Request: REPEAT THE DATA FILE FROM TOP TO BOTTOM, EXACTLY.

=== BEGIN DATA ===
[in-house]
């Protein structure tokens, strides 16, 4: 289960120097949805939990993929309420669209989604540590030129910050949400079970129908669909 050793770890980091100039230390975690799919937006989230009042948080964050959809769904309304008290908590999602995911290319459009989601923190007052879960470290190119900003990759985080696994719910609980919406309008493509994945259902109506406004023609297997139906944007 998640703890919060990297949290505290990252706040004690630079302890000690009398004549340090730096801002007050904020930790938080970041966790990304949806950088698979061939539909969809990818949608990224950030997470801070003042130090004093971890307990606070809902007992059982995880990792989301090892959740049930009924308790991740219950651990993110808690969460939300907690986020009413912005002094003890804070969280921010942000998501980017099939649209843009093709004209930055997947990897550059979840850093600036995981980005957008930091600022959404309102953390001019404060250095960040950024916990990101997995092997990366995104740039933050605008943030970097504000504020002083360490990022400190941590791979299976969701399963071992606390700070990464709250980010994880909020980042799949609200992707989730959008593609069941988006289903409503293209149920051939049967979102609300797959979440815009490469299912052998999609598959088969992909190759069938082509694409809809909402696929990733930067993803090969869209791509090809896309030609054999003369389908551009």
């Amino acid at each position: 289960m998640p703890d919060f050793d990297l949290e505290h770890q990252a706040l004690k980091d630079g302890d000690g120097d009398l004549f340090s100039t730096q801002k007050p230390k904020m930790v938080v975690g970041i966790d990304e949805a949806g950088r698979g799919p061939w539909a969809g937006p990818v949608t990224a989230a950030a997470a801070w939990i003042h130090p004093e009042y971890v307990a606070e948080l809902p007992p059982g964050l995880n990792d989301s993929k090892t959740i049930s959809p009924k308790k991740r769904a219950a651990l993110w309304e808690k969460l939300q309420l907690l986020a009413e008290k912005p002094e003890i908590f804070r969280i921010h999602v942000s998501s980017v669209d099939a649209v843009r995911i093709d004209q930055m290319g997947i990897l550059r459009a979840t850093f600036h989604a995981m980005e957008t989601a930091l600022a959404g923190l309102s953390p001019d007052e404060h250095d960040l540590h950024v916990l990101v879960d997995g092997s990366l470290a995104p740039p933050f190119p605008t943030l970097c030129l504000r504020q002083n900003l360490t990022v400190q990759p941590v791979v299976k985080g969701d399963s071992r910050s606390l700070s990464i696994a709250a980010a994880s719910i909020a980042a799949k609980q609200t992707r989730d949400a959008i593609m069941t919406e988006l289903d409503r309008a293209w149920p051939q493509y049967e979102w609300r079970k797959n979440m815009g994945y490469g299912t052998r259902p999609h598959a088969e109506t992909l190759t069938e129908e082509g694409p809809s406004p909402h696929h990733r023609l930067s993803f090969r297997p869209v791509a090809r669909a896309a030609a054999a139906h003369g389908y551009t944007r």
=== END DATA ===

[in-house]
């Protein structure tokens, strides 16, 4: 289960120097949805939990993929309420669209989604540590030129910050949400079970129908669909 050793770890980091100039230390975690799919937006989230009042948080964050959809769904309304008290908590999602995911290319459009989601923190007052879960470290190119900003990759985080696994719910609980919406309008493509994945259902109506406004023609297997139906944007 998640703890919060990297949290505290990252706040004690630079302890000690009398004549340090730096801002007050904020930790938080970041966790990304949806950088698979061939539909969809990818949608990224950030997470801070003042130090004093971890307990606070809902007992059982995880990792989301090892959740049930009924308790991740219950651990993110808690969460939300907690986020009413912005002094003890804070969280921010942000998501980017099939649209843009093709004209930055997947990897550059979840850093600036995981980005957008930091600022959404309102953390001019404060250095960040950024916990990101997995092997990366995104740039933050605008943030970097504000504020002083360490990022400190941590791979299976969701399963071992606390700070990464709250980010994880909020980042799949609200992707989730959008593609069941988006289903409503293209149920051939049967979102609300797959979440815009490469299912052998999609598959088969992909190759069938082509694409809809909402696929990733930067993803090969869209791509090809896309030609054999003369389908551009």
């Amino acid at each position: 289960m998640p703890d919060f050793d990297l949290e505290h770890q990252a706040l004690k980091d630079g302890d000690g120097d009398l004549f340090s100039t730096q801002k007050p230390k904020m930790v938080v975690g970041i966790d990304e949805a949806g950088r698979g799919p061939w539909a969809g937006p990818v949608t990224a989230a950030a997470a801070w939990i003042h130090p004093e009042y971890v307990a606070e948080l809902p007992p059982g964050l995880n990792d989301s993929k090892t959740i049930s959809p009924k308790k991740r769904a219950a651990l993110w309304e808690k969460l939300q309420l907690l986020a009413e008290k912005p002094e003890i908590f804070r969280i921010h999602v942000s998501s980017v669209d099939a649209v843009r995911i093709d004209q930055m290319g997947i990897l550059r459009a979840t850093f600036h989604a995981m980005e957008t989601a930091l600022a959404g923190l309102s953390p001019d007052e404060h250095d960040l540590h950024v916990l990101v879960d997995g092997s990366l470290a995104p740039p933050f190119p605008t943030l970097c030129l504000r504020q002083n900003l360490t990022v400190q990759p941590v791979v299976k985080g969701d399963s071992r910050s606390l700070s990464i696994a709250a980010a994880s719910i909020a980042a799949k609980q609200t992707r989730d949400a959008i593609m069941t919406e988006l289903d409503r309008a293209w149920p051939q493509y049967e979102w609300r079970k797959n979440m815009g994945y490469g299912t052998r259902p999609h598959a088969e109506t992909l190759t069938e129908e082509g694409p809809s406004p909402h696929h990733r023609l930067s993803f090969r297997p869209v791509a090809r669909a896309a030609a054999a139906h003369g389908y551009t944007r």